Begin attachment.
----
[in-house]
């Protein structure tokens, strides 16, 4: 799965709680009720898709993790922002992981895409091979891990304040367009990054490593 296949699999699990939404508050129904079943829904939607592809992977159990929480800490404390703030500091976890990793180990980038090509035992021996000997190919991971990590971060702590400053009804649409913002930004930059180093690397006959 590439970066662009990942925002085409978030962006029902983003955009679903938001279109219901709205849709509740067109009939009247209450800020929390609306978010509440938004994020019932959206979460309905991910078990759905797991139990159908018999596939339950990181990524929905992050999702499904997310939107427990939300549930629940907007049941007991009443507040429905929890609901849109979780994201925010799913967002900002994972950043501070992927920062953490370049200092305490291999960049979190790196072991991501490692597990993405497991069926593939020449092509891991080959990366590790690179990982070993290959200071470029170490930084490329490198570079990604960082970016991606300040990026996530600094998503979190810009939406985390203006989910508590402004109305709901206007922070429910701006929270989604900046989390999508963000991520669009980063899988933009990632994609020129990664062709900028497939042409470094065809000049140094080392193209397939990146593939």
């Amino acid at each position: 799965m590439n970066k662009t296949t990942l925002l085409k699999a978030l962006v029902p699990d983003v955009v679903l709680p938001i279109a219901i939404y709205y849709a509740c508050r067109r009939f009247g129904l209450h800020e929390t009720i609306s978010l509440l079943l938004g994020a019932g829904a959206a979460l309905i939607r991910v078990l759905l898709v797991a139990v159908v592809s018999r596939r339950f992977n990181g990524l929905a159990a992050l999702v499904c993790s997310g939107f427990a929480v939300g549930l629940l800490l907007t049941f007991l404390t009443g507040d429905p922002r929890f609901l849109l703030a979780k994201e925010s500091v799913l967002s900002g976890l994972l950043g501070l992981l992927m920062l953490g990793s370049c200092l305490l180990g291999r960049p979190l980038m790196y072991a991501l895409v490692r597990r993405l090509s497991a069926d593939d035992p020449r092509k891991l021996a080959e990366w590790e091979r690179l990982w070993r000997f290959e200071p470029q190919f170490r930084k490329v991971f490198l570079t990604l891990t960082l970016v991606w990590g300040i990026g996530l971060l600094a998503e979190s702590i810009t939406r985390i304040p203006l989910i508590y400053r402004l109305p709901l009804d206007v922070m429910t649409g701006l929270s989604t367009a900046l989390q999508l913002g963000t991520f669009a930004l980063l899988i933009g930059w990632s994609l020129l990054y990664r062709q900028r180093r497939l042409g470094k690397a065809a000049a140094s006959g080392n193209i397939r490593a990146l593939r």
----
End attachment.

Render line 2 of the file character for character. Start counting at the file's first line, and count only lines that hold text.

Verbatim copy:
């Protein structure tokens, strides 16, 4: 799965709680009720898709993790922002992981895409091979891990304040367009990054490593 296949699999699990939404508050129904079943829904939607592809992977159990929480800490404390703030500091976890990793180990980038090509035992021996000997190919991971990590971060702590400053009804649409913002930004930059180093690397006959 590439970066662009990942925002085409978030962006029902983003955009679903938001279109219901709205849709509740067109009939009247209450800020929390609306978010509440938004994020019932959206979460309905991910078990759905797991139990159908018999596939339950990181990524929905992050999702499904997310939107427990939300549930629940907007049941007991009443507040429905929890609901849109979780994201925010799913967002900002994972950043501070992927920062953490370049200092305490291999960049979190790196072991991501490692597990993405497991069926593939020449092509891991080959990366590790690179990982070993290959200071470029170490930084490329490198570079990604960082970016991606300040990026996530600094998503979190810009939406985390203006989910508590402004109305709901206007922070429910701006929270989604900046989390999508963000991520669009980063899988933009990632994609020129990664062709900028497939042409470094065809000049140094080392193209397939990146593939």